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The 9 essential elements of digital citizenship

Every digital citizen should have these skills

digital-citizenshipTo hear author Mike Ribble tell it, kids are entering school with some exposure to technology—meaning schools won’t be making a first impression. According to a recent Common Sense Media’s study, the percentage of children ages eight and under who’ve used a mobile device nearly doubled from 2011 to 2013, from 38 percent to 72 percent. And about two in five children under the age of two have used a mobile device.

“Whether they have a knowledge of how to use it appropriately is another question,” said Ribble, the author of Digital Citizenship in Schools and the chair of ISTE’s digital citizenship PLN.

Findings like the ones outlined by Common Sense suggest the need for schools to start teaching good digital citizenship to students at a very young age—and Ribble and many others believe that students should learn these skills throughout the K-12 curriculum. But that isn’t happening in many school districts.

“When we teach digital citizenship as a one-off event like a presentation or an assembly, everybody gets all hyped up—and then it disappears over time,” he said. “But if we embed it into the curriculum, that’s when it sticks.”

Recently Ribble and Massachusetts educator Jennifer Scheffer discussed exactly how that process might look for schools. But as a baseline, Ribble also outlines nine essential elements of digital citizenship that every student should know. Additional information about these nine elements is available online.

Digital access: Full electronic participation in society, which includes helping to make sure everyone has equal access to technology and understands the limitations and drawbacks when this access is withheld.

Digital commerce:How to be effective consumers in a new digital economy, and be able to make smart, well-informed decisions relating to buying and downloading materials online.

Digital communication: How to make appropriate decisions when faced with so many different digital communication options, such as when (and how) to send an email versus a text message or casual social media connection.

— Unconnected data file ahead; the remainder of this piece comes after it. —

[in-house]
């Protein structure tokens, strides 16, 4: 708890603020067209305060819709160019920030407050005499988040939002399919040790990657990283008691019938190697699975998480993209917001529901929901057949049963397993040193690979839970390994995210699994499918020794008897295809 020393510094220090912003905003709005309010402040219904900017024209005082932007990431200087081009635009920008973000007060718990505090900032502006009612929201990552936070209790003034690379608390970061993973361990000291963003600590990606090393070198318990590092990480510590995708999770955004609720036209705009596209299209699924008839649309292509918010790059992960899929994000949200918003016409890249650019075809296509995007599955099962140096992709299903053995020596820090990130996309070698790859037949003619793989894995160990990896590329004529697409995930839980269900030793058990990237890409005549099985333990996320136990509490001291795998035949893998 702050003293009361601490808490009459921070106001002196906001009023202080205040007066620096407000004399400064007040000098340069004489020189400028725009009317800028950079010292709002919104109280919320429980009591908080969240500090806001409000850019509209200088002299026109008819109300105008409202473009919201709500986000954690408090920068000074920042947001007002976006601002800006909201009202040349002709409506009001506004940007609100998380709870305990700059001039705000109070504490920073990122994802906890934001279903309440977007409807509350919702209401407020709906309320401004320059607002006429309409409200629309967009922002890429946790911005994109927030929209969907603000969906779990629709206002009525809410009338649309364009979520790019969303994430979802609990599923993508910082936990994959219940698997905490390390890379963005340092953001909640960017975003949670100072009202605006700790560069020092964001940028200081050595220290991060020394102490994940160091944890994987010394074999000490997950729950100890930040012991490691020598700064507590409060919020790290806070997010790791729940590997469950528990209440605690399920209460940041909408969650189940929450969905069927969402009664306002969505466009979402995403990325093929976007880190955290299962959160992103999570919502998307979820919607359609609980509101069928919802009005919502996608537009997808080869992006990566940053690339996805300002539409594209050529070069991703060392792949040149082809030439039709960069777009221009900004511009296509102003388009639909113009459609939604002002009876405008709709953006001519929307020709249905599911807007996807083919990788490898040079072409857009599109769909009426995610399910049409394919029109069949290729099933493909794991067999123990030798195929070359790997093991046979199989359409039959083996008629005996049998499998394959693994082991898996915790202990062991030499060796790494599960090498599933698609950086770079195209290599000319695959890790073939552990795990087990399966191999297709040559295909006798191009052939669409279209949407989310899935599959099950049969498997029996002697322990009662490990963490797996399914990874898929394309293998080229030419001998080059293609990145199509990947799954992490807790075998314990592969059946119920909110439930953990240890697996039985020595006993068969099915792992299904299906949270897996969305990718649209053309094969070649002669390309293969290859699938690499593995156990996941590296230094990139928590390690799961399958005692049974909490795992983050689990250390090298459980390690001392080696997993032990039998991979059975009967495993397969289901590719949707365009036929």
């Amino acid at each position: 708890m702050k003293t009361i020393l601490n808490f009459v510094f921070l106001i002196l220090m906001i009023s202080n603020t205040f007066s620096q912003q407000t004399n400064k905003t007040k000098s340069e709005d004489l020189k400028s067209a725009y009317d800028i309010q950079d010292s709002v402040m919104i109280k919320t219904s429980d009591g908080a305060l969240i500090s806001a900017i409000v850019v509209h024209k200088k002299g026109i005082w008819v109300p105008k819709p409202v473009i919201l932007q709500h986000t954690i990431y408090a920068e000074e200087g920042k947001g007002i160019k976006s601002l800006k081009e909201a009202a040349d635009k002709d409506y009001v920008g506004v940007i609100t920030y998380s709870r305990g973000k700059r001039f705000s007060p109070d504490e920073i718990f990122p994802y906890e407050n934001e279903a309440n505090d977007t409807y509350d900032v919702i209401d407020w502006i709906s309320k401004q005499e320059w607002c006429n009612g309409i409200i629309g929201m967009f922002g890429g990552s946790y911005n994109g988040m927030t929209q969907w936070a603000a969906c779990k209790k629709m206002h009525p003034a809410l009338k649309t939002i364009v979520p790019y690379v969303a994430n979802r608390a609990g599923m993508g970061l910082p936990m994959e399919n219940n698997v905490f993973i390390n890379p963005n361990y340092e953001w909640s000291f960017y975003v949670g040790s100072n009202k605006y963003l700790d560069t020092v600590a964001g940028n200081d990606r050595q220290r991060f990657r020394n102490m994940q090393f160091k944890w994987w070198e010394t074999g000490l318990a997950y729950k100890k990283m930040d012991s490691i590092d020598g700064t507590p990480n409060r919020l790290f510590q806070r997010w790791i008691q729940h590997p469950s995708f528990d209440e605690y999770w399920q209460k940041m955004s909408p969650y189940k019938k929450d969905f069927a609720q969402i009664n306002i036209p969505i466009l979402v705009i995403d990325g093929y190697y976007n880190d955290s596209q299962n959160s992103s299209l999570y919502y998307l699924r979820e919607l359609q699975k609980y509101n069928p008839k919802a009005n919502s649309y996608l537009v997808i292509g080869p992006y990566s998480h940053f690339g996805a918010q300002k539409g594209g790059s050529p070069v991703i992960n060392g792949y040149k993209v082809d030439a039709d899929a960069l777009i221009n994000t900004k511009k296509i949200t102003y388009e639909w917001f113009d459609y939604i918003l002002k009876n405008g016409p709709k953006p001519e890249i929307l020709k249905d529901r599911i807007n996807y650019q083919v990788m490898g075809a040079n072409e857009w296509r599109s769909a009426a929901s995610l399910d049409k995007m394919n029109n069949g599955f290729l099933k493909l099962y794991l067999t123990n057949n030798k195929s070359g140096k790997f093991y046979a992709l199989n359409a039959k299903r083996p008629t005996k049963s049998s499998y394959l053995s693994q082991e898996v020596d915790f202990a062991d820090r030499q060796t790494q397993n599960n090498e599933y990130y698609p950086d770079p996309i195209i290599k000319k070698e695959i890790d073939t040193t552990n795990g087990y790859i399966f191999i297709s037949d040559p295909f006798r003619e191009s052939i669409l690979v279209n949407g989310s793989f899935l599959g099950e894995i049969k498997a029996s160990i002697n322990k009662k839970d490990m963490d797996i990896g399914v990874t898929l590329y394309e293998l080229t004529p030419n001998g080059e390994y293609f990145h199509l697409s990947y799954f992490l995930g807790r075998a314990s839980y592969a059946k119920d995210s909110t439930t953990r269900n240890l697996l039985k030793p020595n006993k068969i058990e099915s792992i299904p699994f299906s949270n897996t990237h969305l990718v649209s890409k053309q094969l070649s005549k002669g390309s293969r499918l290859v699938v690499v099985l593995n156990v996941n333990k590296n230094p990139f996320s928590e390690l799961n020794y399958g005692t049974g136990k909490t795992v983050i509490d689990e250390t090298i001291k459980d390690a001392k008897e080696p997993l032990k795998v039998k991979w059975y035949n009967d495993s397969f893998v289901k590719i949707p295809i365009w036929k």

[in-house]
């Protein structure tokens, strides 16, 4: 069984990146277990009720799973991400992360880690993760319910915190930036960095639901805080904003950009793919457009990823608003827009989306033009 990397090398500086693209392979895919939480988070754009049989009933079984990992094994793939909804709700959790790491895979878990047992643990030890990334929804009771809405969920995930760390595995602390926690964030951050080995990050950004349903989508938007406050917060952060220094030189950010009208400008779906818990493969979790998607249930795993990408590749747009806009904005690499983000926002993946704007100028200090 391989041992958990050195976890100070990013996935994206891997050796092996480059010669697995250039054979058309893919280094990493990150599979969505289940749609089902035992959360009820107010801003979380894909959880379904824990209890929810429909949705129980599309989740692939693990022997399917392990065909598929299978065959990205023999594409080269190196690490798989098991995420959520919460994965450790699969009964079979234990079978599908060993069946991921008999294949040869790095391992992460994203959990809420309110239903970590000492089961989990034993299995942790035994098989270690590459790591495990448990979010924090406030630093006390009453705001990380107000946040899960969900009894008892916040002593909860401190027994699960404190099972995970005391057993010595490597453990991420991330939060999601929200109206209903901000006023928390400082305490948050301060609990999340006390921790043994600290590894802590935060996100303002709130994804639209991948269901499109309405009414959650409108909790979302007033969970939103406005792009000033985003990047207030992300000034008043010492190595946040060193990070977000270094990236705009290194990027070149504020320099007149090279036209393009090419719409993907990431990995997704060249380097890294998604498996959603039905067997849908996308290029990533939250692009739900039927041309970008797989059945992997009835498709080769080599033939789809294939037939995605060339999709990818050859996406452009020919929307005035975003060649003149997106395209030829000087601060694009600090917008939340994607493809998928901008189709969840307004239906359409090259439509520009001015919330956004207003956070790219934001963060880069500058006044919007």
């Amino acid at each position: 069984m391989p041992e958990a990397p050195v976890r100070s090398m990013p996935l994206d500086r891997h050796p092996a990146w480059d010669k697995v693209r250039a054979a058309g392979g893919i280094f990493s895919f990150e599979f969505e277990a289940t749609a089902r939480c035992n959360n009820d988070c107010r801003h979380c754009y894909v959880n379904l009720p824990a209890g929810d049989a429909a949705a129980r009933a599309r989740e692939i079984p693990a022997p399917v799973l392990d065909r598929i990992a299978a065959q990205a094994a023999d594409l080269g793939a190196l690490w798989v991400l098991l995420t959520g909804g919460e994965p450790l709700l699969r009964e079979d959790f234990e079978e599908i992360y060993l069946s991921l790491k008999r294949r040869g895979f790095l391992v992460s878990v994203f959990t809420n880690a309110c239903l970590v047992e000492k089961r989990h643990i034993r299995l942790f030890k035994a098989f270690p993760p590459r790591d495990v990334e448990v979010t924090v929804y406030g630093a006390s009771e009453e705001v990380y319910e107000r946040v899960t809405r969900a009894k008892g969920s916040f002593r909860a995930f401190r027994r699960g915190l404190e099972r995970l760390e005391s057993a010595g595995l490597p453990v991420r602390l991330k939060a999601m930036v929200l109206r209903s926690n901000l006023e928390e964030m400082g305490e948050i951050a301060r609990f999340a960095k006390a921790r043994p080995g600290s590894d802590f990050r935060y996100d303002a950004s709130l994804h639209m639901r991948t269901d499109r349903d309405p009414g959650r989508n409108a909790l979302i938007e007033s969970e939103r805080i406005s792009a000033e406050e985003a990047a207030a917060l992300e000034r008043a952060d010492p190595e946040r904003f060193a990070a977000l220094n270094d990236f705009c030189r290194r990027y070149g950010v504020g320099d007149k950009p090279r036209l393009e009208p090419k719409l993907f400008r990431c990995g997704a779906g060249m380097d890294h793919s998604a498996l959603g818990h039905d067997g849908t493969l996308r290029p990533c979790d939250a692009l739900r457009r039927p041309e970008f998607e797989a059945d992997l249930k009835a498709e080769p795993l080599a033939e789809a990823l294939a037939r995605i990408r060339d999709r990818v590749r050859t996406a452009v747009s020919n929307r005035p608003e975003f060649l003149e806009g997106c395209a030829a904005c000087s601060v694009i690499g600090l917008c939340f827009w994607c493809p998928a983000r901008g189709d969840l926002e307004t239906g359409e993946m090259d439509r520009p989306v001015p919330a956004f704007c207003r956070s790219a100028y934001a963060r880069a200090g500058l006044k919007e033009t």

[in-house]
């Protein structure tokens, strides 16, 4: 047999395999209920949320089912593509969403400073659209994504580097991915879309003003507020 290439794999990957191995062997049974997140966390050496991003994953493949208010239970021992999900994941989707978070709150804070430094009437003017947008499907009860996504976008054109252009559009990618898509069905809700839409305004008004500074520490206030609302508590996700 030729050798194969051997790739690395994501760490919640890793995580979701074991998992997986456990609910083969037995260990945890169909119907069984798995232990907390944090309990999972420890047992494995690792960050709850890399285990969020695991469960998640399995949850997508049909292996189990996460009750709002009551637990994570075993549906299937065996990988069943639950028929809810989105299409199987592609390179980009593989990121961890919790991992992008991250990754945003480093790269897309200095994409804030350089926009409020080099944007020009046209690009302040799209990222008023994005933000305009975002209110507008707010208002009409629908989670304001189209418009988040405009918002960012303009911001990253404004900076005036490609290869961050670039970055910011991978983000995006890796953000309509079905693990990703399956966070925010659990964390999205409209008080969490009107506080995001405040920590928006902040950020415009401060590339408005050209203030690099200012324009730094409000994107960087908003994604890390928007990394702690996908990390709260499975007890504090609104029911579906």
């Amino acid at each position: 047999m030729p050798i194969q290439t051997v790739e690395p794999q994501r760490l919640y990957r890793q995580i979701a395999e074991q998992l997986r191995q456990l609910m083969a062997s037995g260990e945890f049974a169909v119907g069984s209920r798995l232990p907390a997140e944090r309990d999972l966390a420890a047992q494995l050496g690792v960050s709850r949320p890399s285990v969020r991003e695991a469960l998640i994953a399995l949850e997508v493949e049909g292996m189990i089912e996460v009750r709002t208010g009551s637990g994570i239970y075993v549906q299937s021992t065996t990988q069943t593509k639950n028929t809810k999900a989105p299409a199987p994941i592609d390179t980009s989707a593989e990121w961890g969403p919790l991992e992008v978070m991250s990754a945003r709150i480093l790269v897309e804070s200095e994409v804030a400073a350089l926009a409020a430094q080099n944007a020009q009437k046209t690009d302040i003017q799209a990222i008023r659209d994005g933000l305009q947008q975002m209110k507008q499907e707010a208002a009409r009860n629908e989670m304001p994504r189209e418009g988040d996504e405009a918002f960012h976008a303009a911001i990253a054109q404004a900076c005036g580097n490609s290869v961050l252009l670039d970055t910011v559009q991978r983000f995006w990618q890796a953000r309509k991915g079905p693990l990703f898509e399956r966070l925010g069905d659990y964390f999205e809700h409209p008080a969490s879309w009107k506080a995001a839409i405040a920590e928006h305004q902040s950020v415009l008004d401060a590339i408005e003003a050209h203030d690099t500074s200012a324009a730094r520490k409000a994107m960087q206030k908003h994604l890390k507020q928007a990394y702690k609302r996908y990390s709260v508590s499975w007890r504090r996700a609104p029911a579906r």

Digital literacy: “Learners must be taught how to learn in a digital society,” Ribble writes. That includes how to use various technologies and internet applications and how to use that technology effectively—such as searching for, evaluating, and curating information. It also goes beyond learning how to use today’s technology. Good digital citizens should be able to pick up new skills as needed.

Digital etiquette: More than just being able to recognize inappropriate behavior, good digital citizens should know how to act appropriately online.

Digital law:How to use technology in an ethical manner—such as not hacking into others’ information, downloading music illegally, plagiarizing, sending spam, or stealing someone’s identify.

Digital rights and responsibilities: Digital citizens should consider that there is, essentially, a virtual Bill of Rights protecting everyone online. Thus, issues such as privacy, free speech, and so on apply to every digital user.

Digital health and wellness:How to guard against the inherent dangers of technology, and practice eye safety and sound ergonomics while avoiding repetitive stress syndrome, and psychological issues, like internet addiction.

Digital security: “It is not enough to trust other members in the community for our own safety,” Ribble writes. Good digital citizens should employ electronic precautions to guarantee safety, such as creating secure passwords, not sharing passwords, backing up data, antivirus protection, and surge control.

The former Editor in Chief of eSchool News, Dennis Pierce is now a freelance writer covering education and technology. He has been following the ed-tech space for nearly 20 years. Dennis can be reached at

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